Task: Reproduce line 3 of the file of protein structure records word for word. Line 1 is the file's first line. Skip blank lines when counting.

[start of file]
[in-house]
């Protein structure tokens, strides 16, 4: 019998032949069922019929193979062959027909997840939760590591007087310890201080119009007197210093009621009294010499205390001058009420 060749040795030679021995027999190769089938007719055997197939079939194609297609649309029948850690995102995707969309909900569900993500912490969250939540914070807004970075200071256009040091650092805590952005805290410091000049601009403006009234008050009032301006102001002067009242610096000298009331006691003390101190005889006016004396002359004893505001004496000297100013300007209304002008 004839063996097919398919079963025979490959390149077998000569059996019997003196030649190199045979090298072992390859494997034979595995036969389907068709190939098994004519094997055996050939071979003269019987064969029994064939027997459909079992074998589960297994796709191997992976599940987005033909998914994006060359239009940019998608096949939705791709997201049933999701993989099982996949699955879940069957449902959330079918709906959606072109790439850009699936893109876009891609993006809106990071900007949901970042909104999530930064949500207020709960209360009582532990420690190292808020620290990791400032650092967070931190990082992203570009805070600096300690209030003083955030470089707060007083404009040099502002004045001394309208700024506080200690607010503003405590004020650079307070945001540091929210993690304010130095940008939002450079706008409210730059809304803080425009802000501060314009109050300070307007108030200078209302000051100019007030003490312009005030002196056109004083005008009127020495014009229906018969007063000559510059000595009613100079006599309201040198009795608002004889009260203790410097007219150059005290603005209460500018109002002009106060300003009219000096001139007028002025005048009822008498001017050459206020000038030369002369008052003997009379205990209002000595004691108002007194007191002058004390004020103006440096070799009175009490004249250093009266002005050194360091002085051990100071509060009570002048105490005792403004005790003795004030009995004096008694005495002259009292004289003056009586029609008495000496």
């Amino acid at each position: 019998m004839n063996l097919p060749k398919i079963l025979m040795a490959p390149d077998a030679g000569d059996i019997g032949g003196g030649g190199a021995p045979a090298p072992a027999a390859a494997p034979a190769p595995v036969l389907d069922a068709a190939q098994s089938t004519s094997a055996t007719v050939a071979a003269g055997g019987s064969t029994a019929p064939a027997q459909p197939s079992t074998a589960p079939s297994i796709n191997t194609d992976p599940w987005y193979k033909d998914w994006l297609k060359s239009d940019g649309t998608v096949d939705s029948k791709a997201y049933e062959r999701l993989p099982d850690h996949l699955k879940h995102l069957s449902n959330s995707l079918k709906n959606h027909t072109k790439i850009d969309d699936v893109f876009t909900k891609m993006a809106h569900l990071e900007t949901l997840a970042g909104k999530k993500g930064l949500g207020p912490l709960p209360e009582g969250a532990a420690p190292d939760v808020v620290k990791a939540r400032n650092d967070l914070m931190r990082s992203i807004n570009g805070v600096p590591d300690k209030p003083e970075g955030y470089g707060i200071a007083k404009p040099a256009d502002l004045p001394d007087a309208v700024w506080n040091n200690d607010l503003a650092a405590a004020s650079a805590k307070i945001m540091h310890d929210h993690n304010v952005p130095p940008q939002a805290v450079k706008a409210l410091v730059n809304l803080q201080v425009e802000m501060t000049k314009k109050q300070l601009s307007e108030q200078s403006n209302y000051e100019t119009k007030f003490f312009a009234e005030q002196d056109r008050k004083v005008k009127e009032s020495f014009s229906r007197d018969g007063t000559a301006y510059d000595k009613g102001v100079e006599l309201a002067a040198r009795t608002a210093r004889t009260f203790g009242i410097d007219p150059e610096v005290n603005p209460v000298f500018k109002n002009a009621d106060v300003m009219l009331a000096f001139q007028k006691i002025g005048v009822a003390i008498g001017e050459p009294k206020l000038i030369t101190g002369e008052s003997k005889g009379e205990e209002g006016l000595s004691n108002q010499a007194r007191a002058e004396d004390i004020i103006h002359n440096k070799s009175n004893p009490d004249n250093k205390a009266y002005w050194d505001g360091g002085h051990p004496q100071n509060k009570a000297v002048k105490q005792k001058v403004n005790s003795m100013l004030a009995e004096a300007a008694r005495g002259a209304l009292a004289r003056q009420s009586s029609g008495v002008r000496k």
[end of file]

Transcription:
């Amino acid at each position: 019998m004839n063996l097919p060749k398919i079963l025979m040795a490959p390149d077998a030679g000569d059996i019997g032949g003196g030649g190199a021995p045979a090298p072992a027999a390859a494997p034979a190769p595995v036969l389907d069922a068709a190939q098994s089938t004519s094997a055996t007719v050939a071979a003269g055997g019987s064969t029994a019929p064939a027997q459909p197939s079992t074998a589960p079939s297994i796709n191997t194609d992976p599940w987005y193979k033909d998914w994006l297609k060359s239009d940019g649309t998608v096949d939705s029948k791709a997201y049933e062959r999701l993989p099982d850690h996949l699955k879940h995102l069957s449902n959330s995707l079918k709906n959606h027909t072109k790439i850009d969309d699936v893109f876009t909900k891609m993006a809106h569900l990071e900007t949901l997840a970042g909104k999530k993500g930064l949500g207020p912490l709960p209360e009582g969250a532990a420690p190292d939760v808020v620290k990791a939540r400032n650092d967070l914070m931190r990082s992203i807004n570009g805070v600096p590591d300690k209030p003083e970075g955030y470089g707060i200071a007083k404009p040099a256009d502002l004045p001394d007087a309208v700024w506080n040091n200690d607010l503003a650092a405590a004020s650079a805590k307070i945001m540091h310890d929210h993690n304010v952005p130095p940008q939002a805290v450079k706008a409210l410091v730059n809304l803080q201080v425009e802000m501060t000049k314009k109050q300070l601009s307007e108030q200078s403006n209302y000051e100019t119009k007030f003490f312009a009234e005030q002196d056109r008050k004083v005008k009127e009032s020495f014009s229906r007197d018969g007063t000559a301006y510059d000595k009613g102001v100079e006599l309201a002067a040198r009795t608002a210093r004889t009260f203790g009242i410097d007219p150059e610096v005290n603005p209460v000298f500018k109002n002009a009621d106060v300003m009219l009331a000096f001139q007028k006691i002025g005048v009822a003390i008498g001017e050459p009294k206020l000038i030369t101190g002369e008052s003997k005889g009379e205990e209002g006016l000595s004691n108002q010499a007194r007191a002058e004396d004390i004020i103006h002359n440096k070799s009175n004893p009490d004249n250093k205390a009266y002005w050194d505001g360091g002085h051990p004496q100071n509060k009570a000297v002048k105490q005792k001058v403004n005790s003795m100013l004030a009995e004096a300007a008694r005495g002259a209304l009292a004289r003056q009420s009586s029609g008495v002008r000496k």